NEWS
By BRIAN SULLAM | November 22, 1992
No pumpkins were planted at Pipe Creek Farm this year.It would have been fitting had there been a few of the large orange gourds lying in the small plot near the white farmhouse, because 44 years ago evidence hidden in a hollowed-out pumpkin played a pivotal role in a national controversy that continues today.The recent announcement that a search of Russian intelligence archives revealed no evidence that Alger Hiss was a Soviet spy resurrects the debate about evidence that Whittaker Chambers hid on his farm off Bachman Valley Road.
NEWS
By Gilbert Sandler | October 25, 1994
THIS IS THE time children get excited about the carving of the pumpkin. Nothing like a jack-o-lantern to bring on the thrills and -- chills of Halloween.But for some of the grandparents of such kids, pumpkins harken to a chilling local incident, not Halloween related.It happened in a Carroll County garden on the night of Dec. 2, 1948. By morning of the next day, a lone orange gourd would be the most famous pumpkin in America. It would put the phrase "Pumpkin Papers" into the language.At about 10 o'clock that night, three men came out of the back door of a white farmhouse on Pipe Creek Farm off Bachman Valley Road near Westminster headed for a small pumpkin patch.
NEWS
November 27, 1992
FROM Tony Hiss, in the Nov. 16 issue of New Yorker magazine:"When people have asked me over the years what it has felt like to live through the Hiss case, I've always said that it has been like living inside a fairy tale, with a curse that couldn't be lifted. Many people have been friendly in talking to me about the case, but too often there was someone to pull me aside to say something like 'Don't you have any doubts? You must have some doubts,' or 'Well, guilty or innocent, your father has paid the penalty.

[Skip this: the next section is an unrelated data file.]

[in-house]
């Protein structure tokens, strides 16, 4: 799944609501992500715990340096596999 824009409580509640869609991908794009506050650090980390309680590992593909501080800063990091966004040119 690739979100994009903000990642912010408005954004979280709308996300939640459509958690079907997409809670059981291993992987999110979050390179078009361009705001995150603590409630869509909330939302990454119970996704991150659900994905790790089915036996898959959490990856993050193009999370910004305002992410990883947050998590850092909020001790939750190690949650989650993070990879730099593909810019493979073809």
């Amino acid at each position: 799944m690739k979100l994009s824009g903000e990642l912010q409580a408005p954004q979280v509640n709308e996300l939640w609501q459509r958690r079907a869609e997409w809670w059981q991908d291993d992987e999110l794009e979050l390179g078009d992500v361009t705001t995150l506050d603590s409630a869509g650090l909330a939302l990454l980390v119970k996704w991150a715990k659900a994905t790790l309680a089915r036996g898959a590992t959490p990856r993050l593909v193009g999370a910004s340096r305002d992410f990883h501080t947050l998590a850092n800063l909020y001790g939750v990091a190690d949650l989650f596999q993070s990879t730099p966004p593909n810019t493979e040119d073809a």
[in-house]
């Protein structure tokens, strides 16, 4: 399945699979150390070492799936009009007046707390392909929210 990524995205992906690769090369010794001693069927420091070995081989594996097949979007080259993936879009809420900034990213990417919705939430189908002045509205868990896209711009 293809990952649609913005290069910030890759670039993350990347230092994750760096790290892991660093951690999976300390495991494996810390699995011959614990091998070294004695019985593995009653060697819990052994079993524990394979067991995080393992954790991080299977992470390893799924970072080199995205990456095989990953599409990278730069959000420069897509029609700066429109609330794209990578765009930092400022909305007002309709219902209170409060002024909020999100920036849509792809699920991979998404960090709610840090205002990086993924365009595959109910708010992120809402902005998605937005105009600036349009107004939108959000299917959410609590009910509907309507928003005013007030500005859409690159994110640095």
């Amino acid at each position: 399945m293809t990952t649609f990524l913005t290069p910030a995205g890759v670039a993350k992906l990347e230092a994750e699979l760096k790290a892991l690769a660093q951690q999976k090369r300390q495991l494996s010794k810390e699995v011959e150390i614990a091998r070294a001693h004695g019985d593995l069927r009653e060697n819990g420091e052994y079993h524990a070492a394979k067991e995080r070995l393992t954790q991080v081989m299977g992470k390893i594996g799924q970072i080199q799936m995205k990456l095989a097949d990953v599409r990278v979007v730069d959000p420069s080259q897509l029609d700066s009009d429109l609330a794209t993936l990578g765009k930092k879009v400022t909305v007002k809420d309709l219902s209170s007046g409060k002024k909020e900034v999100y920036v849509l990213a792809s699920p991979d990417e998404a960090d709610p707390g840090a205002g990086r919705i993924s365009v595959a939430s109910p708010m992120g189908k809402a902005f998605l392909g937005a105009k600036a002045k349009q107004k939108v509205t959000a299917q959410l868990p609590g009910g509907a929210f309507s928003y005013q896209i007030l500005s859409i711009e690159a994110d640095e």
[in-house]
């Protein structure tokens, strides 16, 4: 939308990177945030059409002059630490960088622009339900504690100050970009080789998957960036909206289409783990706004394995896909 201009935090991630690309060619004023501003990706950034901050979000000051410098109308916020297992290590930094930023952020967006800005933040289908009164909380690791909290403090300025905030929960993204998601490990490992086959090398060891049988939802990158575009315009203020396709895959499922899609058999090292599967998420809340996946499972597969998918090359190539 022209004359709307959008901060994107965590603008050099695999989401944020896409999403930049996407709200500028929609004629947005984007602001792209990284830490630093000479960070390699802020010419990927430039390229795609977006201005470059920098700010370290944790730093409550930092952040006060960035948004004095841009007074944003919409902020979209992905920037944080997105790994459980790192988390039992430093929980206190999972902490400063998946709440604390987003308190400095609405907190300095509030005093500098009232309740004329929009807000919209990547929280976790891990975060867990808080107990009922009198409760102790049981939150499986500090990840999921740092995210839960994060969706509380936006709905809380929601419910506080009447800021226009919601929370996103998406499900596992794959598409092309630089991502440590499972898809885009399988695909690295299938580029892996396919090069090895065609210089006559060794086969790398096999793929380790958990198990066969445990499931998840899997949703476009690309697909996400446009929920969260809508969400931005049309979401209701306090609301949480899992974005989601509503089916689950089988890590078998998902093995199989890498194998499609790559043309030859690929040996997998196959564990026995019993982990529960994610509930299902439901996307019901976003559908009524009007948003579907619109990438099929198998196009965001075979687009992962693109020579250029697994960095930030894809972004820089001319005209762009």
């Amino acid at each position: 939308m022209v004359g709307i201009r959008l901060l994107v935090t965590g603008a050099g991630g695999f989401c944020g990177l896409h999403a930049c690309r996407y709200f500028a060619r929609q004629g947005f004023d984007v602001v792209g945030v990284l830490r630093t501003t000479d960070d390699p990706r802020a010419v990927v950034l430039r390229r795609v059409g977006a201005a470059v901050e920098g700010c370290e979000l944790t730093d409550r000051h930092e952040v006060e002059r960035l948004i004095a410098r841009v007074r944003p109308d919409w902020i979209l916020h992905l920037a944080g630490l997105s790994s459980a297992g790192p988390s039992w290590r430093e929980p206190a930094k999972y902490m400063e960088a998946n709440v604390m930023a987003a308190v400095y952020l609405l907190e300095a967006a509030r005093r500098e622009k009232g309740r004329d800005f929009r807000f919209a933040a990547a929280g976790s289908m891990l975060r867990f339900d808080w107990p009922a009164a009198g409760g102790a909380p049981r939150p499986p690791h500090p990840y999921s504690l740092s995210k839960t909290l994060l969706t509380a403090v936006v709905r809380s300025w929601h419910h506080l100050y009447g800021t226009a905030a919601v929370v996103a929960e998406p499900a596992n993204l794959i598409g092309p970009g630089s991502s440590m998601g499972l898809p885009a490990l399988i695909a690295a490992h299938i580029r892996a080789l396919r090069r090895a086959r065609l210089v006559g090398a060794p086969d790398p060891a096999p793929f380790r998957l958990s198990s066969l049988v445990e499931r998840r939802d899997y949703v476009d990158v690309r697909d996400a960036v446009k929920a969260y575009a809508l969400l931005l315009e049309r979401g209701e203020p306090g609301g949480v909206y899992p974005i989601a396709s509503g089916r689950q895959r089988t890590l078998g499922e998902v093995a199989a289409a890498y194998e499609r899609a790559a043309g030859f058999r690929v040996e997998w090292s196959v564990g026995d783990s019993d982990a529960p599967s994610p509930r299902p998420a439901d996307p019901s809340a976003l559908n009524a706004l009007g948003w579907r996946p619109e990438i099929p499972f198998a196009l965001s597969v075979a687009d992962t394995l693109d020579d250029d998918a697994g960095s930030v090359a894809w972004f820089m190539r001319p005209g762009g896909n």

NEWS
November 16, 1996
ALGER HISS goes to his grave in sole possession of the definitive answers to the spy case that rocked the country when anti-Soviet hysteria raged at the beginning of the Cold War.He goes to his grave proclaiming his innocence of charges by his storied antagonist, Whitaker Chambers, that he passed State Department secrets to Moscow even as evidence from long-secret KGB files piles up to the contrary. He goes to his grave with history's final verdict still out and his supporters and detractors still vehemently at odds.
NEWS
By Peter A. Jay | November 21, 1996
HAVRE DE GRACE -- When the departure of old Alger Hiss from this vale of tears was dutifully front-paged around the country the other day, the prominent obituary surely startled many nonpolitical readers who had assumed him dead for years.As for the political community, it took only the most routine notice of his death, because in politics Hiss had long ago ceased being a person and become a code word, and more recently had ceased being a code word and become an embarrassment, a bad joke left over from a bad time.
ENTERTAINMENT
By Michael Ollove and Michael Ollove,Sun Staff | June 13, 2004